Do you write songs only about personal experiences?
Thank god no, otherwise we'll be all dead, ha ha.

Do you find song writing easy or difficult?
Let's say it's incalculable. You can always write some kind of a song, but it's impossible to say if the result is going to be good or not. And no one is interested in boring songs. Sometimes good songs come out easily, sometimes not.
Kid Karoshi: I can be 6 months without writing a single song. Then I might write 5 songs in five days... inspiration... it comes and goes.

Is there anyone who you would like to collaborate with on writing songs or performing?
Joy-R: Would be interesting to work together with the songwriters of The Godfathers, as well as with PJ Harvey or Captain Beefheart. From Finland I prefer Judge Bone and Otra Romppanen from Mana Mana.
Kid Karoshi: I would love to be there when Florence Welsh writes her songs... and then I would love to perform on stage with Solstafir.

Who are your favourite songwriters?
Lennon and McCartney together, Neil Young, Al Jourgensen at his best, Otra Romppanen, Judge Bone, Janne Westerlund from Plain Ride... lots of them.
Kid Karoshi: Florence, Judge Bone, Josh Homme, Izzy Stradlin, Andy McCoy... there are many...

Which countries have you gigged in?
So far in Finland, Germany and Austria.

Which countries would be at the top of your list to tour?
At the moment it would be nice to tour in Iceland. They need some karoshi spirit there, and I guess it's not too hot there.
Kid Karoshi: Spain, UK...

Who would you like to tour with?
We've been playing with many kinds of bands, so the music style is not so important, but it would be nice to have new audience... Sonic Youth or PJ Harvey would be nice. I'm not interested in warming up mainstream superstars.
Kid Karoshi: Anyone as long as we’re touring.

How do you promote your music and get your music out to new fans?
Internet is the main thing.

Do you use any websites like ‘Reverbnation’ or ‘Soundclick’?
Reverbnation yes, but what the hell happened to our Reverbanation site?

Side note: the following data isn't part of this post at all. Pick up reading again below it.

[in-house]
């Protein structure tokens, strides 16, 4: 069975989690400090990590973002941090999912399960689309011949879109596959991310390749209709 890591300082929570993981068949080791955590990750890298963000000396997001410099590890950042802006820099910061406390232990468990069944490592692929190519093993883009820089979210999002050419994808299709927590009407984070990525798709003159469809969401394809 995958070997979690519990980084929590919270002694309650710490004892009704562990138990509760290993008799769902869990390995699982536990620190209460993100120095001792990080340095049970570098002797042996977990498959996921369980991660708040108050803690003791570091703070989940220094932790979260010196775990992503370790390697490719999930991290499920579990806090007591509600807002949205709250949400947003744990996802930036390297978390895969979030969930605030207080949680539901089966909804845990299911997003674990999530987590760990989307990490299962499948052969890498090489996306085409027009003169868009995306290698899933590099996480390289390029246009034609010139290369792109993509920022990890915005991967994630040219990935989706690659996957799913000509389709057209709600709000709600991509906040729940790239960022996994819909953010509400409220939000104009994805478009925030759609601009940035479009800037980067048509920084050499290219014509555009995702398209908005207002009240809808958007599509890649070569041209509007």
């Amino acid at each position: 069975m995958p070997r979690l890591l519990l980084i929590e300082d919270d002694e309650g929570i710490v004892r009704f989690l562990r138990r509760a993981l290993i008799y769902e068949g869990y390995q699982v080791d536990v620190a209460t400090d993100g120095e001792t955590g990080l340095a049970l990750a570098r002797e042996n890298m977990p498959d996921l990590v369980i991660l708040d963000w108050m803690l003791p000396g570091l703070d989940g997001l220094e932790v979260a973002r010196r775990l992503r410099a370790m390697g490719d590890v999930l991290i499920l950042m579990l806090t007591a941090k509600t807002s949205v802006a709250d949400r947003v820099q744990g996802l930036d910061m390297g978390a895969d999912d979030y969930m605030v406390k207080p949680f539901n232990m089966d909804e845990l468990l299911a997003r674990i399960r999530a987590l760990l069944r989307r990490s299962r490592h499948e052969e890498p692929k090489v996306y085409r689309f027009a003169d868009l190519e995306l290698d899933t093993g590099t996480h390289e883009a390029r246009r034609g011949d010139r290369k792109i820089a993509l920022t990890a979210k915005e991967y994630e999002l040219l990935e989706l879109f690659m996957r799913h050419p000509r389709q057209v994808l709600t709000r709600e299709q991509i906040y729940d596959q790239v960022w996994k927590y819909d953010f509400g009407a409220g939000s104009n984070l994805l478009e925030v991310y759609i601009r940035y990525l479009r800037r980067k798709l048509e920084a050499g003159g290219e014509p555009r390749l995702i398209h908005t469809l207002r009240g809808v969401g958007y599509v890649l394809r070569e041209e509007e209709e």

Do you think such sites and the internet are good tools for independent and unsigned artists?

With all the various websites out there for independent and unsigned artists, is there still something that is missing from them that you think would benefit the lesser-known artists?
Joy-R: No, not really.

How do you relax?
By working, of course.
Kid Karoshi: Ashtanga yoga.

Have you ever entered any ‘battle of the bands’ competitions?
No, never. It's not our thing.

What's your best/worst experience at a gig?
Our first gig at Nurnberg was pretty close to disaster – and it became one of the best gigs ever. Air France lost most of Kid's gear and clothes, German backline rental send us totally wrong keyboard and so on. We were tired and frustrated, we couldn't play all the songs because of the keyboard problem – but all the negative and desperate feelings turned into positive energy when the gig started. It was amazing, all that energy from the audience. The whole tour was very nice. So that was almost the worst experience, but actually the worst was our gig in Jyväskylä, where we weren't focused enough. Not a real disaster, just little bit lame.
Kid Karoshi: Jyväskylä was one of the best for me.

Do you get nervous before a gig? How do you calm down?
Yes we are nervous – desperately – and that is the point. Get over it and get yourself together on stage. We won’t calm down – at least not before the show is over. Turning all nervousness into positive energy with the help from the audience, that is the purpose of making music and playing live.
Kid Karoshi: I have a beer or two.

What are your day jobs if you have them?
I'm a freelancer writer, PR-man, sound engineer, stage manager and so on. Freelancer whatever-you-like, ha ha.
Kid Karoshi: Agent and programme manager.

Would you like to be full time working musicians or are you happy with things as they are?
Anything goes. Full time working with the music would be very nice, but this situation is not bad either.
Kid Karoshi: I would definitely rather make a living by playing guitar than working for the man.

Has your music been used on any film soundtracks?
Not yet. Karoshi Christmas was used in a tv commercial.

Is it something you’d like to get involved in if the opportunity came along?
Sure, why not?

Is there anything you'd like to add?
The truth is not out there. The truth is in our forthcoming song God Profit: “Economics is our religion, stock markets our god.” It is that simple.